Federal government undermining workplace safety

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On April 28, the National Day of Mourning for workers killed on the job, we are reminded that although workplace injuries and fatalities may be accidents, they are preventable. While preventing injuries and deaths benefits both employer and employee, it is always left to government to create and enforce regulatory regimes that keep Canadians safe.

Many Canadians may not realize that the federal government has significant health and safety responsibilities. Unfortunately, federal underfunding and understaffing of safety inspectors are putting employees of federal departments, crown corporations and cross-provincial companies, such as trucking, air transport, banking and the like, in harm's way.

The rate of disabling injuries in federally regulated workplaces increased by 5 per cent between 2002 and 2007 while the provinces have managed to cut their disabling workplace injuries by an average of 25 per cent over the same time frame.

The freezing of departmental budgets in the 2010 federal budget is already having tangible effects in an inability to improve safety in the workplace. With its budget frozen, HRSDC has no additional resources to beef up inspections and keep Canadians safe. Workers, among others, will pay the price for indiscriminate budget freezes.

There aren't nearly enough federal inspectors to make the number of recommended visits to very high and high risk worksites. In 2006-07, only 16 per cent of the very high-risk workplaces received the requisite two visits a year and only 10 per cent of high-risk workplaces received their requisite one visit.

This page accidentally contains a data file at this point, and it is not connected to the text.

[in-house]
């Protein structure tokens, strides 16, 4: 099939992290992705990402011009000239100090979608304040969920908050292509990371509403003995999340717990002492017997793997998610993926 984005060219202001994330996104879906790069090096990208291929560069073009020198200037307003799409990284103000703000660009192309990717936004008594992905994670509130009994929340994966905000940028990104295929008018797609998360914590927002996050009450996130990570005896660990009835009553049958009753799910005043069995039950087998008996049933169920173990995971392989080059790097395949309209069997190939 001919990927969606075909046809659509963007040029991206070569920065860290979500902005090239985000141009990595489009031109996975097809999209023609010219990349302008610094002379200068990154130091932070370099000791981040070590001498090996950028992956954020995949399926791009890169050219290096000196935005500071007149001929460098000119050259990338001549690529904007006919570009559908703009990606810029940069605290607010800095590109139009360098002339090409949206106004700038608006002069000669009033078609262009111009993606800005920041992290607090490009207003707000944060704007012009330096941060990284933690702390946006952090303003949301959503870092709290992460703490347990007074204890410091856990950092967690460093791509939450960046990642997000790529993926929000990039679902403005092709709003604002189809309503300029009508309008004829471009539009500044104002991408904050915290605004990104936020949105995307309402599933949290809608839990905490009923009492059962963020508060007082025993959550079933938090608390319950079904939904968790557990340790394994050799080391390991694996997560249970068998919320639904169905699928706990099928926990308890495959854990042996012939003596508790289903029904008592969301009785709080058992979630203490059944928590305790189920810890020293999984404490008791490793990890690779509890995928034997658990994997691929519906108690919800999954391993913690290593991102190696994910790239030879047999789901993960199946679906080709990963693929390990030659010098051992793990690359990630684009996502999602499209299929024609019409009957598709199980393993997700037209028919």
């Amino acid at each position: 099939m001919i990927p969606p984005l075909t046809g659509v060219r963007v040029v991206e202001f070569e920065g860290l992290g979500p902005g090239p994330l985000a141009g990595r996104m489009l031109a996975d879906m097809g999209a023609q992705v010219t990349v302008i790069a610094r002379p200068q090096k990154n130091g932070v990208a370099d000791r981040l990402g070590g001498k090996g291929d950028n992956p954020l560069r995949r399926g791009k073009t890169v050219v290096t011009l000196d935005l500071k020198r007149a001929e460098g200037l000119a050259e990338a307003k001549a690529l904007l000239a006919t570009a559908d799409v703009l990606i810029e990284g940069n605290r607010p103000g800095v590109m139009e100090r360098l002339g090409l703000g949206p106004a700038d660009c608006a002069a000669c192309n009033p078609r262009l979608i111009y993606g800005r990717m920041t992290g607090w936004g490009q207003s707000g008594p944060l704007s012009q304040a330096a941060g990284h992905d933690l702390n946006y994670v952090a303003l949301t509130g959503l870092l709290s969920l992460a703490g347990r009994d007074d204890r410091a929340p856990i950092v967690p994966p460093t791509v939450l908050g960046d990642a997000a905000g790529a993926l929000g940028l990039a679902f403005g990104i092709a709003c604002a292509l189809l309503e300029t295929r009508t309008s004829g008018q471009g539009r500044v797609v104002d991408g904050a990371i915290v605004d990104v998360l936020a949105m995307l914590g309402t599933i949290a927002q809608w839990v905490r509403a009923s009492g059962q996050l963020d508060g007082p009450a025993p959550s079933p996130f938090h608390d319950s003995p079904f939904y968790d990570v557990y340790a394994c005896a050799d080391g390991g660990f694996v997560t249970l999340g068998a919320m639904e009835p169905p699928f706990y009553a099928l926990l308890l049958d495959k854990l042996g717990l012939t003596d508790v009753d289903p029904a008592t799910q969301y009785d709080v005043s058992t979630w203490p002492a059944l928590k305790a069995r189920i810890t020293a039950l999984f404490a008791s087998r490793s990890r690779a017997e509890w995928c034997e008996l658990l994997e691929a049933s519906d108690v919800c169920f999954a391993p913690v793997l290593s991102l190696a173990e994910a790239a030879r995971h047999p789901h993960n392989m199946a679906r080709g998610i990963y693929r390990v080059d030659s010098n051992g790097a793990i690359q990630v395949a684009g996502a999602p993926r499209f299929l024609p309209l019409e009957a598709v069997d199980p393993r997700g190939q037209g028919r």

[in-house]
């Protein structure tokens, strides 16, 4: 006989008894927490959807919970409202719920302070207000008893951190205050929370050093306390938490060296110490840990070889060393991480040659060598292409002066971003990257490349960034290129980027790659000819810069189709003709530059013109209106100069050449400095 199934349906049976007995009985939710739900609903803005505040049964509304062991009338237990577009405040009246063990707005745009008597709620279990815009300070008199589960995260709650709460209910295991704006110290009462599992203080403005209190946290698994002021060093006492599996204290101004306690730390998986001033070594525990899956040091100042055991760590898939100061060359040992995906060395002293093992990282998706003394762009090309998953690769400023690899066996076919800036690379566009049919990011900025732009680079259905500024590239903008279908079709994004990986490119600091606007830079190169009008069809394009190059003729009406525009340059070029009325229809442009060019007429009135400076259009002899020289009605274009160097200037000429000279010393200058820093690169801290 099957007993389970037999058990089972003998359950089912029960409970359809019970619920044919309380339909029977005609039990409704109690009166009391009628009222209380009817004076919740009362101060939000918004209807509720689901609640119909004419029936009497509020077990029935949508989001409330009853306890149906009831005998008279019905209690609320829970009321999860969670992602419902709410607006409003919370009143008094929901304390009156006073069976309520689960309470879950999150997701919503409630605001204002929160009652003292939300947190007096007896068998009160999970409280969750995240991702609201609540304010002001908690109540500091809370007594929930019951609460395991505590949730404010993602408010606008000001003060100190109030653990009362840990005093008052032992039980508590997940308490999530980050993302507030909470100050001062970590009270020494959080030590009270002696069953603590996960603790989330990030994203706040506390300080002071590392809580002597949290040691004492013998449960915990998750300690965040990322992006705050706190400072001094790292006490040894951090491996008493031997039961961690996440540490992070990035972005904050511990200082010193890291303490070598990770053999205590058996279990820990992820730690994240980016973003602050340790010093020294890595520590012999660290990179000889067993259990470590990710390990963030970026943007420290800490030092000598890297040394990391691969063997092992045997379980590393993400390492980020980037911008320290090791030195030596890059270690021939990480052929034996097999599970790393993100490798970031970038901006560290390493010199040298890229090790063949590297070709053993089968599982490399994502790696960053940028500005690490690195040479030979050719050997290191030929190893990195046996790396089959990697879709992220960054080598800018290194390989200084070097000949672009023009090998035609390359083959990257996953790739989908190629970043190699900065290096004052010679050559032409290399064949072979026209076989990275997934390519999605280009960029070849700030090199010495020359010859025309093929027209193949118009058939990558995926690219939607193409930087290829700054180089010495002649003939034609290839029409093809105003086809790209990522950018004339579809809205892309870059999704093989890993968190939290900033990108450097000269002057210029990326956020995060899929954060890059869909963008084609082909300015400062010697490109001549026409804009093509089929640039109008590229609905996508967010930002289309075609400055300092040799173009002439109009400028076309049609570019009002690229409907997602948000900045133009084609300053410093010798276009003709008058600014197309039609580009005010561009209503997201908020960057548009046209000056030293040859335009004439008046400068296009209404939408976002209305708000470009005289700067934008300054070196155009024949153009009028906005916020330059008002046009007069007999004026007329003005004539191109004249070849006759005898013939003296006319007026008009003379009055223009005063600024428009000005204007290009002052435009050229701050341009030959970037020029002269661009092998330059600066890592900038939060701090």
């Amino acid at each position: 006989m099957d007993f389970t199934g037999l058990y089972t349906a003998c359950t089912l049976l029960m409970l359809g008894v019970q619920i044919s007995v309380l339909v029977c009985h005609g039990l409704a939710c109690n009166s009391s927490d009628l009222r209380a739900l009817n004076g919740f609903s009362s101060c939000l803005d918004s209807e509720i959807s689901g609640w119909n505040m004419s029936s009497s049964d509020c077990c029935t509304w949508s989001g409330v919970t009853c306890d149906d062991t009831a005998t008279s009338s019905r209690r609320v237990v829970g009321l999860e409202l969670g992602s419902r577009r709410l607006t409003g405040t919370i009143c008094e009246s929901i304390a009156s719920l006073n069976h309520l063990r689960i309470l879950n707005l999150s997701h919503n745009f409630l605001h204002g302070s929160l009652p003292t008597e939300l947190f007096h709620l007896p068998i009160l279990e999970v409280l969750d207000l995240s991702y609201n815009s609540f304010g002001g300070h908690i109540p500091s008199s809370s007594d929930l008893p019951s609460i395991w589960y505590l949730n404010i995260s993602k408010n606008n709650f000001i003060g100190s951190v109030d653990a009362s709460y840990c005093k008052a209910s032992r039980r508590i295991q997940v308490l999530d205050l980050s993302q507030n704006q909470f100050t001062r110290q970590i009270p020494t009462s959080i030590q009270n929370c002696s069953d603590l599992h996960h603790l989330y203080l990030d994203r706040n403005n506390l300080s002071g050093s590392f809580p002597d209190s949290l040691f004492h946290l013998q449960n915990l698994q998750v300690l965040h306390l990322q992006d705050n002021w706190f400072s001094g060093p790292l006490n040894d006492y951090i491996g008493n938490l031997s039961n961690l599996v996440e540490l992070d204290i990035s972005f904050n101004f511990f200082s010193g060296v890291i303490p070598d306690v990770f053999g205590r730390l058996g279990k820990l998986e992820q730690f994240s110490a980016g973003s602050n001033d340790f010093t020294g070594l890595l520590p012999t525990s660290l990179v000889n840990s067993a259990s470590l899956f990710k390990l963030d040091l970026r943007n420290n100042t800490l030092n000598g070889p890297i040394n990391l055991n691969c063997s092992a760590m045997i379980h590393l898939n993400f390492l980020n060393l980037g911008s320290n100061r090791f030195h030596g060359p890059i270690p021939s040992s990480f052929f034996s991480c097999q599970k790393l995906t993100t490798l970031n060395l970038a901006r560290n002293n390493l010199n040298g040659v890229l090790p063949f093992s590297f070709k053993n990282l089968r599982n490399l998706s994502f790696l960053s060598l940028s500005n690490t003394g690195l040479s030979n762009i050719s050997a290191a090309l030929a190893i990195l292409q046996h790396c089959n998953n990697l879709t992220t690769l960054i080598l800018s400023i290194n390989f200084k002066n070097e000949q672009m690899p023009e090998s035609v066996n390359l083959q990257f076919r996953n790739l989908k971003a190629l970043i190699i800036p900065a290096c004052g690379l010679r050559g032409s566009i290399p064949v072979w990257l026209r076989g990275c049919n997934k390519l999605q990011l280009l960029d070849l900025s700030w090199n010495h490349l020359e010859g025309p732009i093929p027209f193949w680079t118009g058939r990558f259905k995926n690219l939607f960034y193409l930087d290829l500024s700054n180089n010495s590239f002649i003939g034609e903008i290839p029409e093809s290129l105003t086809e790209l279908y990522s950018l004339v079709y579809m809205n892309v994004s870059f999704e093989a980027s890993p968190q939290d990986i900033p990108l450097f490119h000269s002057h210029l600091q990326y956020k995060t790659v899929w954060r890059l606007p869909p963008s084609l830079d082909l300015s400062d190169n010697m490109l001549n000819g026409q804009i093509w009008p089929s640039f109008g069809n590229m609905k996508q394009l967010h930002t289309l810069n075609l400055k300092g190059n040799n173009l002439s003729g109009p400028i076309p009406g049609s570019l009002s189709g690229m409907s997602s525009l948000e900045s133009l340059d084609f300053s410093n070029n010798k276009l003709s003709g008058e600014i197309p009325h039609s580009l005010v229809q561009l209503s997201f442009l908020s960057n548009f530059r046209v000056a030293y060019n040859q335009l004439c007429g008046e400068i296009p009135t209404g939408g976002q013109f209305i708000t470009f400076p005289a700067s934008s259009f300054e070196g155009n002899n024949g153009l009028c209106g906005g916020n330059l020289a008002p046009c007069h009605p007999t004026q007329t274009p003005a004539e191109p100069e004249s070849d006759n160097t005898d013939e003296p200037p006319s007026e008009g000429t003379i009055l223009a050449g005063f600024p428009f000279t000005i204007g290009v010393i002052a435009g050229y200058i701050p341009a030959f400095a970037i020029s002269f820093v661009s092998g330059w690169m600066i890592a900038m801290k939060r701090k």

As of 2004 there was one federal inspector overseeing 7,000 employees. By 2007, HRSDC worsened the situation, having only one inspector per 8,000 employees. The situation has degenerated to the point where "telephone inspections" are now routine.

Many provinces have made concerted efforts to reduce workplace injuries by targeting high risk workplaces and hiring substantially more inspectors. Unfortunately for federal jurisdiction workers -- particularly those working in trucking or at Canada Post -- HRSDC continues to provide its inspectors with inadequate support.

One of the more troubling and neglected areas for workplace safety is First Nation's reserves. While reserves fall under the prevue of federal labour laws, the inspectors have implicit instructions not to visit employers on reserves and provide health and safety rights. HRSDC does not appear willing to work with First Nation's reserves to provide health and safety inspections and enforcement. In effect, those working on reserves are left without the same workplace rights that all other Canadians enjoy.

HRSDC needs to get serious about workplace safety and strive for a 20 per cent reduction in workplace injuries over five years through the targeting of high risk workplace and the hiring of more inspectors. It particularly needs to crack down on its own departments and crown corporations, which have some of the worst records for flouting the rules and putting workers in harm's way. Finally, HRSDC needs to develop a strategy for providing workplace safety to First Nation reserves which are currently without workplace safety inspections.

Canadians expect their governments to create and enforce strong regulations that keep them safe both at work and at home. The federal government is falling far short of what Canadians expect.

David Macdonald is an Ottawa-based economist and research associate with the Canadian Centre for Policy Alternatives.

 

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